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Jon Dehler, the owner of Fleetwood Gaming Inc., said he has laid off seven of his Billings employees while he is finalizing a contract with an Australian company to expand his business.

The company now has 18 Montana workers, a dozen of them in Billings at 200 Regal St.

Dehler said he decided to outsource the jobs of three programmers and four engineers who design software for casino games.

“It was a business move,” he said. “I slashed about 45 percent of my payroll (costs) just with those seven employees, but I’m coming back stronger than ever.”

A plan he calls “outsourcing 101” involves hiring other American workers to design Fleetwood’s casino software games. Dehler set up a separate company for these designers but declined to provide more details, saying he fears they would be hired away in the intensely competitive gaming industry.

“We’re going to get things done quicker and more efficiently in the U.S.,” he said.

In about a month, Ainsworth Game Technology Lt., based in Newington, Australia, is shipping seven of Fleetwood’s keno games used in 36 gaming machines, Dehler said. He expects Ainsworth to buy five more games by the end of the year.

“Ainsworth is our vehicle to get into South Africa, the Caribbean, Russia, and Europe, anywhere they are,” he said.

When the recession hit in 2008, people were stressed, so they gambled more, Dehler said, and casinos he worked with saw revenues increase more than 30 percent.

But after Montana banned smoking in restaurants and casinos in October 2009, revenues dropped about 23 percent, according to the Gambling Control Division.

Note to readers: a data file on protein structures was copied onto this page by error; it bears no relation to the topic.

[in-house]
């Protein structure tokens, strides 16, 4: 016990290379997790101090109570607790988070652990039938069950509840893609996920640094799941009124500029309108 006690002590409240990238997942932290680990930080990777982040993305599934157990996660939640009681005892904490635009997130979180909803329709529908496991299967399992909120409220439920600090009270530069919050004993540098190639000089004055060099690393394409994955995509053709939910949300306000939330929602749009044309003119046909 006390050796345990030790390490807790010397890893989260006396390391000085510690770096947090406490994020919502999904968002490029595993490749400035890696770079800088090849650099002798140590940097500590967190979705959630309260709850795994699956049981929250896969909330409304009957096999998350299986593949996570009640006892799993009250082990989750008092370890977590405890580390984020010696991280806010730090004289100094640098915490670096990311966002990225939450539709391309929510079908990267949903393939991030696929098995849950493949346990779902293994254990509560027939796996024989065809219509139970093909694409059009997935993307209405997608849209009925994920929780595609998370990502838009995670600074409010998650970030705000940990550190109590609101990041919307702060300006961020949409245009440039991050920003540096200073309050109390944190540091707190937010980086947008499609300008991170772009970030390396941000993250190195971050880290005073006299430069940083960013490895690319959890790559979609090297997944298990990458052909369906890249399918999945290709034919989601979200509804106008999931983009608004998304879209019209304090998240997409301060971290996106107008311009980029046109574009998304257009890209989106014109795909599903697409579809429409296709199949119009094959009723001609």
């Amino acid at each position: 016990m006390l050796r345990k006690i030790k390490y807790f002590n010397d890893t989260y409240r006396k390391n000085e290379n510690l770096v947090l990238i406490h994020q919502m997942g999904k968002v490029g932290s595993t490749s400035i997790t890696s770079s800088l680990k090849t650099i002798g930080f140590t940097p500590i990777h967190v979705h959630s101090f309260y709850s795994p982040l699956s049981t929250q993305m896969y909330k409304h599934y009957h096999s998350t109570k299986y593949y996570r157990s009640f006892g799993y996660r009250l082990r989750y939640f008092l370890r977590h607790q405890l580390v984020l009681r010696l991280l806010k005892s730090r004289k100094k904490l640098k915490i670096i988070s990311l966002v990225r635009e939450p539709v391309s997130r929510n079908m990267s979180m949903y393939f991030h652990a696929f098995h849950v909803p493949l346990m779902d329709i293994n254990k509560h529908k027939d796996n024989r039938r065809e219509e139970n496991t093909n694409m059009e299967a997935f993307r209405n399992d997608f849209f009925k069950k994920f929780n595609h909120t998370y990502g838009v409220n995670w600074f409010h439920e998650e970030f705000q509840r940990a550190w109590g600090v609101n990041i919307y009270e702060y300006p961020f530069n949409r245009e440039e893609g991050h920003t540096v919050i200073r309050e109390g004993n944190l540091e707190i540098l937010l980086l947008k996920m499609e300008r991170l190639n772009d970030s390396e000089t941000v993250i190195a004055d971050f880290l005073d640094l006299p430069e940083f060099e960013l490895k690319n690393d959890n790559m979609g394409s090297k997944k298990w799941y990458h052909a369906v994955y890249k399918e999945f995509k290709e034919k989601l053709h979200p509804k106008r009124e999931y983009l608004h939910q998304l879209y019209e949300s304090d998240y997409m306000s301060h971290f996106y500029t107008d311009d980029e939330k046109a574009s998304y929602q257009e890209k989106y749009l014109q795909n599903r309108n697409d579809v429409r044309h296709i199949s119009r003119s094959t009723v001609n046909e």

Tax revenues still lag 11 percent behind the high mark set in 2008, according to the Montana Tavern Association.

Last quarter, Montanans spent nearly $14.5 million playing video gambling games.

Montana video-gaming revenues have increased for eight straight quarters, according to preliminary figures released by the Gambling Control Division.

Six years ago, Dehler sold most of his assets, about 1,400 video-gaming machines, to Century Gaming with plans to branch out into the light-emitting diode or LED lighting market.

Fleetwood’s sales dropped from more than $12 million per year to about $5 million, he said, but with the Australian business he hopes to return to the $12 million revenue mark by the end of this year.

The businessman, who donated $1 million for the rights to name the city’s ballpark for the next 20 years, said he will make the next payment on time on July 1.

He fell behind on payments to the city of Billings but got current again last July.

In 2007, Dehler paid $400,000 down for the rights to name the stadium on North 27th Street after his father, Bill Dehler. The contract calls for him to pay $100,000 on July 1 for the next five years.



Business editor for the Billings Gazette.